Political Watch: April 22, 2021

• Gov. Gavin Newsom announced on April 16 that he signed Senate Bill 93 into law, which creates a statewide policy for rehiring workers laid off due to the pandemic. “SB 93 requires employers in the hospitality and business services industries, including hotels, airports, and large event centers, to offer new positions to qualified former employees laid off due to COVID-19 within five business days, through 2024,” according to Newsom’s office. The legislation requires employers to give their laid-off workers information about available positions that they qualify for, and to give preference to those employees when filling the position. The bill defines laid off as those who worked for their employer for six or more months in the year preceding Jan. 1, 2020, and who were let go for COVID-19 related reasons. “The bill would require an employer to keep records for three years, including records of communications regarding the offers,” the legislation states. “The bill would require an employer that declines to recall a laid-off employee on the grounds of lack of qualifications and instead hires someone other than a laid-off employee to provide the laid-off employee a written notice within 30 days including specified reasons for the decision, and other information on those hired.” The statewide policy will stay in effect until the end of 2024. This bill also appropriates $6 million from the Labor and Workforce Development Fund to the labor commissioner for “staffing resources to implement and enforce the provisions related to the rehiring and retention of workers displaced due to the COVID-19 pandemic,” according to the governor’s office. 

• On April 15, Rep. Salud Carbajal (D-Santa Barbara) and Rep. Jimmy Panetta (D-Monterey) released statements about the Department of Health and Human Services’ (HHS) consideration to use Camp Roberts as a facility to house unaccompanied children who have crossed the border. If HHS decides to use Camp Roberts, the California Army National Guard Post would be used to house the minors, according to Carbajal’s office, but a final decision had not yet been made as of April 15. “Recently, I visited one of the many HHS facilities for unaccompanied minors who crossed the southern border and were awaiting placement and legal processing,” Rep. Panetta said in a statement. “I found the facility, located in Carrizo Springs, Texas, to be clean, spacious, and safe. If HHS decides that Camp Roberts will be used as a location for one of its many facilities to temporarily house unaccompanied minors, Rep. Carbajal and I will ensure that the facility meets those same standards.” According to the statement, both congressmen will stay in contact with the Biden administration and HHS regarding its decision on using Camp Roberts. “Moreover, we will continue our fight for an orderly, efficient, and safe process during the legal determination for those unaccompanied children who came here seeking their family and, ultimately, a better life,” Panetta said. According to Carbajal’s office, unaccompanied children who are brought to HHS sites are soon released to family or a sponsor until the courts can determine their legal status.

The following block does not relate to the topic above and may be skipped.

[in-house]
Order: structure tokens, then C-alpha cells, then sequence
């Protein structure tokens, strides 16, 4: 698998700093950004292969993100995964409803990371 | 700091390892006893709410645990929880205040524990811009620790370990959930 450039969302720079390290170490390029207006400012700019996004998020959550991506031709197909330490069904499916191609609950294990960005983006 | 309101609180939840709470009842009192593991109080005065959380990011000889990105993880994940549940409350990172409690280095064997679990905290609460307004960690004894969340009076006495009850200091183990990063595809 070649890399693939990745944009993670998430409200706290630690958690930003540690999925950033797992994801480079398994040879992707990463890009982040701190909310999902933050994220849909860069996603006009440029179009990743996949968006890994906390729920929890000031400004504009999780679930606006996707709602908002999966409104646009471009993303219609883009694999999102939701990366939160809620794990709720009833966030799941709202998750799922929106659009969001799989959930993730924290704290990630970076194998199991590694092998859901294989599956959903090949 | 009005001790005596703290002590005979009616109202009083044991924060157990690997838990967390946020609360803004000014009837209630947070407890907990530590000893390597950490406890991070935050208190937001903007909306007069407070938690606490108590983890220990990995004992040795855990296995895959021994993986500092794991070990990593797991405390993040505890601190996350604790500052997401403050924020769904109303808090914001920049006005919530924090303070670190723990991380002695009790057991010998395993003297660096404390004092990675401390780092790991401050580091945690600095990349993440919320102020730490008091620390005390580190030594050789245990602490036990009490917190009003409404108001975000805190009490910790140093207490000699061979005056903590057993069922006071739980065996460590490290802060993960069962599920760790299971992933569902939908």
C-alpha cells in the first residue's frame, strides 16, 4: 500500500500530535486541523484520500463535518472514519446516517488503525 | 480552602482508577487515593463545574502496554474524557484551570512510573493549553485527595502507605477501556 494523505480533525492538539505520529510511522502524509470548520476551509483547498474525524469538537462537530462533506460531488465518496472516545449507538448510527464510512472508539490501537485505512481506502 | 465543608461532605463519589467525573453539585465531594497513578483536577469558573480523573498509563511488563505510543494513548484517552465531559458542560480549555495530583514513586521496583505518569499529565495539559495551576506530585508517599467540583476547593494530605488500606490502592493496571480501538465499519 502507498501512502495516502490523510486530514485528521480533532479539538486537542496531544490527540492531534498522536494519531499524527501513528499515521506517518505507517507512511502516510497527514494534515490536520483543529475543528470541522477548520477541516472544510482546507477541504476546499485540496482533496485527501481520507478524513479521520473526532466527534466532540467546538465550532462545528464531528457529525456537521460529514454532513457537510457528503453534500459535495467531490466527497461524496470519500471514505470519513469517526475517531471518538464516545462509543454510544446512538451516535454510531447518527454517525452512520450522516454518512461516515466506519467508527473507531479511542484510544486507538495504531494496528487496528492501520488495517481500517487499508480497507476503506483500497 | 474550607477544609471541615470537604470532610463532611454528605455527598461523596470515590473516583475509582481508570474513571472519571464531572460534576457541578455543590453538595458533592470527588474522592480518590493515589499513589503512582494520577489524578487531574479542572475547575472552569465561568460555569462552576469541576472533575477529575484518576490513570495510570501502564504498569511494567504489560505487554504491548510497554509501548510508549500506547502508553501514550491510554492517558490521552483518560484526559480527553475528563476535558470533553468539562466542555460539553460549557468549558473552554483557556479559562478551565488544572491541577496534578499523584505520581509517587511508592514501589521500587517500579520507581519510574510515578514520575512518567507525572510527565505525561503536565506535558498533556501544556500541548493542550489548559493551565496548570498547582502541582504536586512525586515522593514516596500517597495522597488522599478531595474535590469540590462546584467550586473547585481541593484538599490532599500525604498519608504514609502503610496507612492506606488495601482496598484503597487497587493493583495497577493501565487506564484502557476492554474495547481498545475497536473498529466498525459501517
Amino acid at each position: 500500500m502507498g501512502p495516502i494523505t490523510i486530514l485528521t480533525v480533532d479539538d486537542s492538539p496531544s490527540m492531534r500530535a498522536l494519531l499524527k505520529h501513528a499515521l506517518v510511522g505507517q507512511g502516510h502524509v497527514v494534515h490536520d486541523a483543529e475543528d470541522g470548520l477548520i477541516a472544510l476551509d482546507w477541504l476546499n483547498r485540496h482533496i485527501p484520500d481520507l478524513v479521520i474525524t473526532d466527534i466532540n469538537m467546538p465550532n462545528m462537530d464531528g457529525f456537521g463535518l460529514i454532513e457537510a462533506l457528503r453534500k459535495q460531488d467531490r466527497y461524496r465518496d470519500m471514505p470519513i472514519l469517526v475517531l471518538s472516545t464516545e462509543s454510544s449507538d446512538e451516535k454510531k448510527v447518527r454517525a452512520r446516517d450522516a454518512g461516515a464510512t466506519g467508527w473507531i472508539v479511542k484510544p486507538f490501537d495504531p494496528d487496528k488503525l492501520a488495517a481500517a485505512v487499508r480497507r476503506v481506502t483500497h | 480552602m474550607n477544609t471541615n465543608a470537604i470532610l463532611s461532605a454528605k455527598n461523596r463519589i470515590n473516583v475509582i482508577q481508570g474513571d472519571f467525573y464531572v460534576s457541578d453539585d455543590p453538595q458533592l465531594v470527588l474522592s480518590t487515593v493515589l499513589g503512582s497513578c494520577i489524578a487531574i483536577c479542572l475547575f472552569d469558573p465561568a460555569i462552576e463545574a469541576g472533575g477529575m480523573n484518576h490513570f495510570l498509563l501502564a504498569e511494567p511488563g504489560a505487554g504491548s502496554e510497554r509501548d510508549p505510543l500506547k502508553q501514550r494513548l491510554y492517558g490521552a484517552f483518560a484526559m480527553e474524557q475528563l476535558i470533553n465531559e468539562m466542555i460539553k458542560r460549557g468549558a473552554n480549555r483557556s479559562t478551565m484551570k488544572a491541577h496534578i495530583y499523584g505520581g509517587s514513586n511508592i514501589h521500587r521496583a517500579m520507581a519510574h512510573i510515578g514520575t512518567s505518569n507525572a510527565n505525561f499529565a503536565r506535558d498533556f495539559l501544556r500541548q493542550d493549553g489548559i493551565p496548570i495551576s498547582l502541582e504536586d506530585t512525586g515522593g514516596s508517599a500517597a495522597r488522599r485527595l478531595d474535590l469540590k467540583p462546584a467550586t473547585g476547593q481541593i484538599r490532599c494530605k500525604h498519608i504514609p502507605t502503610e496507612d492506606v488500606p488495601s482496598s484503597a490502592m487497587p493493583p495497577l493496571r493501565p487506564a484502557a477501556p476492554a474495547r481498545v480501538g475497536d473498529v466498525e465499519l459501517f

• State Sen. Monique Limón (D-Santa Barbara) shared in an April 16 Facebook post that Cuyama Valley Resource Center is one of 13 organizations in California to receive a recent grant from the No Kid Hungry effort. “Share Our Strength’s No Kid Hungry Campaign will invest $3 million in grants to organizations focused on early childhood, including 13 child care providers and health care centers in California,” according to the Share Our Strength organization. The grants go out to organizations that are specifically combating food insecurity among children under age 6. “With many kids in our area faced with hunger and hardships due to the pandemic, Cuyama Valley Resource Center is working to decrease food insecurity among children,” Limón said in her post.

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